America Will Be the Next Greece if Washington Doesn't Fix the Debt

Washington must wake up. If debt and deficits continue to grow at their current levels the American dream will devolve into a nightmare.

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By Brandon Greife, Thomas Jefferson Street blog

Every college student dreads the screech of the alarm clock. The high-pitched beep-beep-beep clangs around our heads, demanding that we get up and face the day. Many of us ignore its call. With our eyes still closed, we grope for the sleep button to put off reality for another 10 minutes. Eventually we must wake up, often rushed, sometimes frantic, in order to make up the time we traded for those wonderful few moments of sleep. Like college students, Washington has proven a little too trigger-happy with their snooze button. But our nation cannot sleep through its debt and deficit problem. It’s time to wake up and face the harsh reality of the day.

Greece should have been the alarm clock.

From 2000 to 2007 the Greek economy was one of the world’s strongest. In those seven years the economy grew at an annual 4.2 percent rate--one of the fastest in the Eurozone. Lurking below the sterling statistics were increasing public deficits, the result of the Panhellenic Socialist Movement’s (PASOK) strategy to equalize Greece’s economic classes. The government established the National Health System, drastically increased the size and scope of the public sector, and created a profligate pension system. The collapse of the global economy stripped away the veneer of a flourishing economy. Now, despite having received a bailout from the European Union and International Monetary Fund, the country is flirting with default.

America faces many of the same problems. Our nation’s healthcare costs continue to grow at unsustainable levels. In July 2009 the CBO wrote:

[R]educing overall government spending relative to what would occur under current fiscal policy would require fundamental changes in the trajectory of health spending. Slowing the growth of outlays for Medicare and Medicaid is the central long-term challenge for federal fiscal policy.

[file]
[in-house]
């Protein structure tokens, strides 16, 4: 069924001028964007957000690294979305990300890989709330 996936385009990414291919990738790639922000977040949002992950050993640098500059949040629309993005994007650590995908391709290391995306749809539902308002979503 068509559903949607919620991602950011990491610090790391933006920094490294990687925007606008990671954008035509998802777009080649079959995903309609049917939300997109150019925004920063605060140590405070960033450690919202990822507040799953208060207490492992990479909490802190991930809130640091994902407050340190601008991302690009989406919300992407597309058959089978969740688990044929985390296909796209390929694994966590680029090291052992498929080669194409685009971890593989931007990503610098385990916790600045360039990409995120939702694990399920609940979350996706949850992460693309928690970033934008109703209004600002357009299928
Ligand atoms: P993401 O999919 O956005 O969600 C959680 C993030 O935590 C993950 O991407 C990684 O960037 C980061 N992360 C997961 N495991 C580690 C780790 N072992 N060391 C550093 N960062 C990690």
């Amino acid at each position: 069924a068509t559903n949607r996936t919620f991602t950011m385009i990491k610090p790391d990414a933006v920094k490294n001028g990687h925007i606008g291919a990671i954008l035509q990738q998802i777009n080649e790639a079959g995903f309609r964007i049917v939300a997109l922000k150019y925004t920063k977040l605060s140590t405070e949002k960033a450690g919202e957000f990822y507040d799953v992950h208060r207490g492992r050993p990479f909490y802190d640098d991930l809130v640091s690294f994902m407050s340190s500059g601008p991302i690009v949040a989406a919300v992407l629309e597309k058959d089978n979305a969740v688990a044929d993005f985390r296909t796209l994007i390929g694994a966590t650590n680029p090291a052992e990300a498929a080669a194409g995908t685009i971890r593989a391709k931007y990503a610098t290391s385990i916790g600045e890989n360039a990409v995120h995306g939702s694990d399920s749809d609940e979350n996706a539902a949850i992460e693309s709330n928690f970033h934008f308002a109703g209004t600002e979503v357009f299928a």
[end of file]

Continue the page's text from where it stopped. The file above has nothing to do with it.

Unfortunately, the recently enacted healthcare bill makes this problem worse. Following passage of the bill, Douglas Elmendorf, director of the CBO, said that “the health legislation enacted earlier this year does not substantially diminish [the] pressure [of health spending]. “

[ Check out our editorial cartoons on healthcare.]

We mirror Greece in other ways as well. Our public sector is growing beyond the private sector’s ability to fund it. Since the recession began in 2007, the federal government has added almost 9,000 jobs a month and the federal payroll increased by 10.5 percent. Since 2008, average spending by federal agencies has risen by more than 50 percent. Pensions for the 22.5 million-strong public sector are also putting an enormous weight around the neck of our nation. On average the public sector receives $13.65 worth of benefits per each hour they worked compared to $8.02 dollars for private sector workers. Moreover, four in five public sector workers have lifetime pensions, compared to only in five in the private sector. It is little wonder then that the average pension plan is 35 percent underfunded.

The Greek alarm clock has been blaring incessantly but America keeps hitting snooze. Democrats signed a $787 billion stimulus package leading to record year-end deficits. Beep! The president then announced a “fiscal responsibility summit” that turned out to be nothing more than a PR move. Snooze. Democrats propose a healthcare package, which the CBO and Center for Medicare and Medicaid Services now agree will raise healthcare costs. Beep! Obama announces a deficit panel to discuss the debt issue and come up with recommendations. Snooze. The White House pushed for a $50 billion package of state-based aid and a $140 billion “tax extenders” bill to extend unemployment benefits and pay for the Medicare “doc fix.” Beep! To deflect criticism, Obama proposed a modified line-item veto to remove individual items from spending bills. Snooze.

It’s time to quit hitting the snooze button and wake up to our fiscal reality. For too long our government has been happily drifting through a wonderful dream. A utopia where the government can spend its way through any problem and cost is no object. Unfortunately, we’ve got to wake up sometime. It had better be soon. Moody’s Investors Service, one of the leading credit-rating agencies, warns that the United States’ credit rating faces a downgrade if 18 to 20 percent of federal revenue is being spent to pay interest on our debt. Under the budget presented earlier this year by President Obama, interest payments would exceed the 18 percent threshold as soon as 2018. Eight short years.

Washington must wake up. If debt and deficits continue to grow at their current levels the American dream will soon devolve into a nightmare.